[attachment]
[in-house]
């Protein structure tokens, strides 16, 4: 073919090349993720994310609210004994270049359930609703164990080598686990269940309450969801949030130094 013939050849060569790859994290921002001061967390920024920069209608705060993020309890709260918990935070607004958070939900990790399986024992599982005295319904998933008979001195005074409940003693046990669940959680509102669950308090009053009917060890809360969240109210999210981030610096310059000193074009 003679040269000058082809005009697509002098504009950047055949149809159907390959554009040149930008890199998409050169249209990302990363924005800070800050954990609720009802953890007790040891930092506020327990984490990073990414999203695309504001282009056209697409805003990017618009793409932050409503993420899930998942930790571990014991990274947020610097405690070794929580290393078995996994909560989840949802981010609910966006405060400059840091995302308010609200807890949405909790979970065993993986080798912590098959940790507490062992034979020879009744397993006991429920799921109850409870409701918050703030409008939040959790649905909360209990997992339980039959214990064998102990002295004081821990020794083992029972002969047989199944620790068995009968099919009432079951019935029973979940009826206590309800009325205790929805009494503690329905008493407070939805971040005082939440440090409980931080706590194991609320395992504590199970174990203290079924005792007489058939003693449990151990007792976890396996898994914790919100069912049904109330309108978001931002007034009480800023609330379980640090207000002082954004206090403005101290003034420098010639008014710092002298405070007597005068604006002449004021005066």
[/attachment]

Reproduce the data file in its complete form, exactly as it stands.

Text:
[in-house]
């Protein structure tokens, strides 16, 4: 073919090349993720994310609210004994270049359930609703164990080598686990269940309450969801949030130094 013939050849060569790859994290921002001061967390920024920069209608705060993020309890709260918990935070607004958070939900990790399986024992599982005295319904998933008979001195005074409940003693046990669940959680509102669950308090009053009917060890809360969240109210999210981030610096310059000193074009 003679040269000058082809005009697509002098504009950047055949149809159907390959554009040149930008890199998409050169249209990302990363924005800070800050954990609720009802953890007790040891930092506020327990984490990073990414999203695309504001282009056209697409805003990017618009793409932050409503993420899930998942930790571990014991990274947020610097405690070794929580290393078995996994909560989840949802981010609910966006405060400059840091995302308010609200807890949405909790979970065993993986080798912590098959940790507490062992034979020879009744397993006991429920799921109850409870409701918050703030409008939040959790649905909360209990997992339980039959214990064998102990002295004081821990020794083992029972002969047989199944620790068995009968099919009432079951019935029973979940009826206590309800009325205790929805009494503690329905008493407070939805971040005082939440440090409980931080706590194991609320395992504590199970174990203290079924005792007489058939003693449990151990007792976890396996898994914790919100069912049904109330309108978001931002007034009480800023609330379980640090207000002082954004206090403005101290003034420098010639008014710092002298405070007597005068604006002449004021005066």